Crime (Weatherburn, 2001). Two links between unemployment and crime are popularly supposed. One is the belief that boredom and other situational factors of unemployment increase opportunity for, and thus likelihood of, criminal activity. Another common view holds that if needs and wants cannot be sufficiently and legitimately met by employment, then individuals will seek illegitimate ways to meet these. Thus wages from employment are used to provide food, clothing, shelter and other goods and services, but unemployment and a consequent lack of wages by which to meet these needs may lead to the attractiveness of criminal activity. These common views are essentially in concurrence with much of the scholarly work (Weatherburn, 2001). It would be simplistic and overly reductive to argue that unemployment causes crime in a direct straightforward, without-exception fashion. Unemployment may be one influence on an individual’s likelihood of undertaking criminal activity. And, as with other aspects of disadvantage, youth unemployment may combine with other disadvantaging factors (such as socioeconomic disadvantage, region, duration of unemployment, prior criminal behavior, early school leaving, weak links to the labour market and Indigenousness) to result in criminal activity (Weatherburn, 2001).

According to the ABS, ‘Measuring Wellbeing: Frameworks for Australian Social Statistics’, long-term unemployment is an antecedent of crime. Scholars Chapman, Weatherburn, Kapuscinski, Chilvers and Roussel have highlighted in their report ‘Unemployment Duration, Schooling and
Property Crime’ (2002), at least two influences regarding intersections between long-term unemployment and crime. Firstly, unemployment duration is inversely linked to labour market attractiveness. As Chapman et al, drawing on Rummery 1989, rationalize, ‘the longer the period of joblessness…the greater the atrophy in human capital’ (2002: 3). Therefore, given the link between human capital and success in the labour market, the longer a person is unemployed the less likely they are to find employment. As the likelihood of employment decreases the more the likelihood of ‘illegitimate earning activity’ increases (Chapman et al 2002: 3). Secondly, long-term unemployment may affect an individual’s attitude regarding future employment opportunities. The ‘Factors Influencing Criminal Offending’ report issued by the Crime Prevention Division of NSW found that a poor expectation of future employment prospects combined with a period of unemployment is more likely to result in criminal activity than the combination of unemployment with more positive expectation of future employment. As Chapman et al. (2002: 4) explain, ‘individuals who do not expect to remain unemployed for long are much less likely to engage in crime’.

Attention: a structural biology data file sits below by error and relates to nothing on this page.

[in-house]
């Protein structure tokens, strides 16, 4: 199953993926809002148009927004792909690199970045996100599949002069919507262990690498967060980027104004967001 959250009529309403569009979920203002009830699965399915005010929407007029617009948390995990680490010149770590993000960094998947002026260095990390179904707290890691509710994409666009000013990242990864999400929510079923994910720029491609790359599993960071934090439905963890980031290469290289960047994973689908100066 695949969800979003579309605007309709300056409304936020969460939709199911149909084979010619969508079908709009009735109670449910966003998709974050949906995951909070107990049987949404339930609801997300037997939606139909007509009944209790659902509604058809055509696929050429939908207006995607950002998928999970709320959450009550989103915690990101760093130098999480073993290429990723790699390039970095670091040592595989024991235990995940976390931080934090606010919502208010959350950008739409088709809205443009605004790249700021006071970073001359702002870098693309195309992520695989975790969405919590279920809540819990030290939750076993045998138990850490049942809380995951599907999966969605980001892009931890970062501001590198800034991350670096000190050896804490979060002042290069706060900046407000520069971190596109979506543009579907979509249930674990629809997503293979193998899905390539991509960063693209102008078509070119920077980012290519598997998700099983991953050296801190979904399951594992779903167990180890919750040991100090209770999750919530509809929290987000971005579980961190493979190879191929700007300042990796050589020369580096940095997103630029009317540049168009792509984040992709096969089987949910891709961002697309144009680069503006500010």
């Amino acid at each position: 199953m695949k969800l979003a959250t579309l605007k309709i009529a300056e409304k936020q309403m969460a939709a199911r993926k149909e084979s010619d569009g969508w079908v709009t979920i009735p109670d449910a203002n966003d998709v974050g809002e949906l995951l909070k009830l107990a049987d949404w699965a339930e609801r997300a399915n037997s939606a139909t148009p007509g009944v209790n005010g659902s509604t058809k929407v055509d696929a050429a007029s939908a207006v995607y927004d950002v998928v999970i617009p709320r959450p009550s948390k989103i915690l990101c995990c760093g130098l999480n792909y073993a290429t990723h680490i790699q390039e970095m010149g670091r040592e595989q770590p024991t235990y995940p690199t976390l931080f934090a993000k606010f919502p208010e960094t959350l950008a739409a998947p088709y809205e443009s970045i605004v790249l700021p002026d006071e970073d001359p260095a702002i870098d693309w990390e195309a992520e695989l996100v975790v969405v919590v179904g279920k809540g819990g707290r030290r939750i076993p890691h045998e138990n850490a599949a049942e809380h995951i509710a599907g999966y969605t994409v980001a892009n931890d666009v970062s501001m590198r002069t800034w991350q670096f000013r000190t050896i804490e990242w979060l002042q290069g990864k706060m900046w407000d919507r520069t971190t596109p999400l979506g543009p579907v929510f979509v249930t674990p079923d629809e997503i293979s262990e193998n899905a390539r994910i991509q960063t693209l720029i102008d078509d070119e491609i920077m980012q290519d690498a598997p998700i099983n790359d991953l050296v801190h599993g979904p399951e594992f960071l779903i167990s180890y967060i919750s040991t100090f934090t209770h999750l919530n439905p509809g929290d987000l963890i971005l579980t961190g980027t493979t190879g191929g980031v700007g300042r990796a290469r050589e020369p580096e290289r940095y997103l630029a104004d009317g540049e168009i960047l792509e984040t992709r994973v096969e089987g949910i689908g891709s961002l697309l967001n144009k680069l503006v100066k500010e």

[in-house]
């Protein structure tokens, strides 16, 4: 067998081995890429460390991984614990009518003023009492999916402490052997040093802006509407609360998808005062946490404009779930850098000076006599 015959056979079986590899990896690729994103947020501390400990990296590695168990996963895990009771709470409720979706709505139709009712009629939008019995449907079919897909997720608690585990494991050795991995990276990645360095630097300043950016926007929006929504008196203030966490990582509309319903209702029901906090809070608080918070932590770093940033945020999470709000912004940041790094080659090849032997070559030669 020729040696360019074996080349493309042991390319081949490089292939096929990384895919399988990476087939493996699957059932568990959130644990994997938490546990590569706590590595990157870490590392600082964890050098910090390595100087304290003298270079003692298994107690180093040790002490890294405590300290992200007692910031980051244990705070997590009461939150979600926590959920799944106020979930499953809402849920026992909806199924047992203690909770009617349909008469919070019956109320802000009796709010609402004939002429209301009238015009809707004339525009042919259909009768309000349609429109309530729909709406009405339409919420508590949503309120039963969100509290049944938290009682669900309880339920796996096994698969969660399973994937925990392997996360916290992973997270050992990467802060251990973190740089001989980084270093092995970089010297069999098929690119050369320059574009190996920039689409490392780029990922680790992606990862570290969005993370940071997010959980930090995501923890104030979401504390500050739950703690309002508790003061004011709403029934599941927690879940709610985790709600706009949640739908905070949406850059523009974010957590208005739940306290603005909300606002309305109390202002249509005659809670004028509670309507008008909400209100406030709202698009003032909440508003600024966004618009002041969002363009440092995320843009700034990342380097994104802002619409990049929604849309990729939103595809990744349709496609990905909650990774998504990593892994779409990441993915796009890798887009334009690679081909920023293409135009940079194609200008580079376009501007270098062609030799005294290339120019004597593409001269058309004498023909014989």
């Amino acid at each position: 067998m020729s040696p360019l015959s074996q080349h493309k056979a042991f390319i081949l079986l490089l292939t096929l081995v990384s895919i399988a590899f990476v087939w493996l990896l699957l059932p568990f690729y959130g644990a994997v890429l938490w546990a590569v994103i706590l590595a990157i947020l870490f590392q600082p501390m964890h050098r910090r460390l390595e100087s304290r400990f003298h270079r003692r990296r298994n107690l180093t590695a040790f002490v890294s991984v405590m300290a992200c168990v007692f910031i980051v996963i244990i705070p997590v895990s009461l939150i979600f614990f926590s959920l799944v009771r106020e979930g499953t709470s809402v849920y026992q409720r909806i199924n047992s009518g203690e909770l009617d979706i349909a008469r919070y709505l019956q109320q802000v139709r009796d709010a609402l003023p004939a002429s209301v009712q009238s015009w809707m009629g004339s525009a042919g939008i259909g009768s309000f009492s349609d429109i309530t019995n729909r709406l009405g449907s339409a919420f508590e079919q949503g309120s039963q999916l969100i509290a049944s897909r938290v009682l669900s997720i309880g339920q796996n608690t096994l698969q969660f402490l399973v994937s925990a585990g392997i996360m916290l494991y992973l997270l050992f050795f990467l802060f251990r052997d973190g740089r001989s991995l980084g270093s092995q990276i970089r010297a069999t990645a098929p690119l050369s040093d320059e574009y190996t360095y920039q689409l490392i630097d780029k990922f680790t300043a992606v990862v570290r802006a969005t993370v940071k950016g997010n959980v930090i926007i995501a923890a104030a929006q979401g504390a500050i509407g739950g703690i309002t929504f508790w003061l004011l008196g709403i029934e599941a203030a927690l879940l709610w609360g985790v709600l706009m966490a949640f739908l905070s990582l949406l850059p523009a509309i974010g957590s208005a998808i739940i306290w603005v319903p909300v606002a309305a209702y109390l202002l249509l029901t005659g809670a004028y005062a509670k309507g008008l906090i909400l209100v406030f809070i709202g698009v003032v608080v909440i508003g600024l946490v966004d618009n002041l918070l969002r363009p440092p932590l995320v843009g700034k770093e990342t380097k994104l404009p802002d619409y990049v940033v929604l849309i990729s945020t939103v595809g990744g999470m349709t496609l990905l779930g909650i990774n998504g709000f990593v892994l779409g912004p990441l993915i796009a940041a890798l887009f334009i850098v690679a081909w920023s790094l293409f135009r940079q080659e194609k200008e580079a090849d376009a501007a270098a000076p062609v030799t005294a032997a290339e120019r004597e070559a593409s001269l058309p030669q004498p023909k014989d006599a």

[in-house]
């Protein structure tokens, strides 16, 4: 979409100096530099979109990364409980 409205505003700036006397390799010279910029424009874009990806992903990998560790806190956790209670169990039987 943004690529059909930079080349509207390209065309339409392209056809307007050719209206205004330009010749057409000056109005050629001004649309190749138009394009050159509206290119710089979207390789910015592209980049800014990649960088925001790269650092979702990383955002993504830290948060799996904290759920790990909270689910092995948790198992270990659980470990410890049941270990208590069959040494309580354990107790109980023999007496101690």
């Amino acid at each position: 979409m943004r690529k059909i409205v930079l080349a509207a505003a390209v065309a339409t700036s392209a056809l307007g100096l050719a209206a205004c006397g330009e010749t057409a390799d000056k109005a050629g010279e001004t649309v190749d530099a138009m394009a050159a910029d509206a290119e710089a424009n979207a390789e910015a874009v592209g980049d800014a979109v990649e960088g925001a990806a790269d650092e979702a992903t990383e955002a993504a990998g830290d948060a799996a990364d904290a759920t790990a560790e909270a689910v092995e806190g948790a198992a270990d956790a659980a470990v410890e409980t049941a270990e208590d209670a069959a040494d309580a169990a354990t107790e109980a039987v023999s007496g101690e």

For many unemployed youth, the above characteristics may be coupled with the first significant time in their life course where they are not subject to supervision and authority. They also may not have an acceptable place to be, in the way that school and the tertiary sector provide ‘place’ and ‘space’. Unemployed youth therefore negotiate a confluence of several challenging factors; they cannot find employment and have little prospect and expectation of doing so. They are without a significant degree of formal supervision and authority and without ‘place’ and occupation. Unemployed youth often have little, or no, experience in the labour market. While these challenges confront unemployed people of all ages, they are particularly adverse, and may be amplified, for youth who face them with only limited experience and maturity. When considering crime and unemployment ‘immaturity’ must be taken into account.

Youth unemployment is a major issue for the government, policy makers and planners. Although unemployment is a social problem, youth unemployment is of particular concern because of the effect it can have on a person's future. Youth is an important time for choosing a career, gaining and developing skills, establishing an identity and obtaining independence. As a nation, youth unemployment accounts for a large amount of expenditure. The cost of youth unemployment in regard to unemployment benefits and the cost of countering and treating crime and mental and physical health problems are very difficult to quantify. In terms of early school leaving, however, some figures have been quantified. The Dusseldorp Skills Forum estimate that ‘the cost to individuals, governments and the rest of society as a result of the disadvantages of higher unemployment, lower incomes and other costs arising from early school leaving in Australia is estimated at $2.6 billion every year’ (Spierings, 2001: 7-8). Applied Economics estimated that if half of all early school leavers over a five year period are provided with a Year 12 or equivalent education, unemployment benefits would be reduced by approximately $80 million per annum.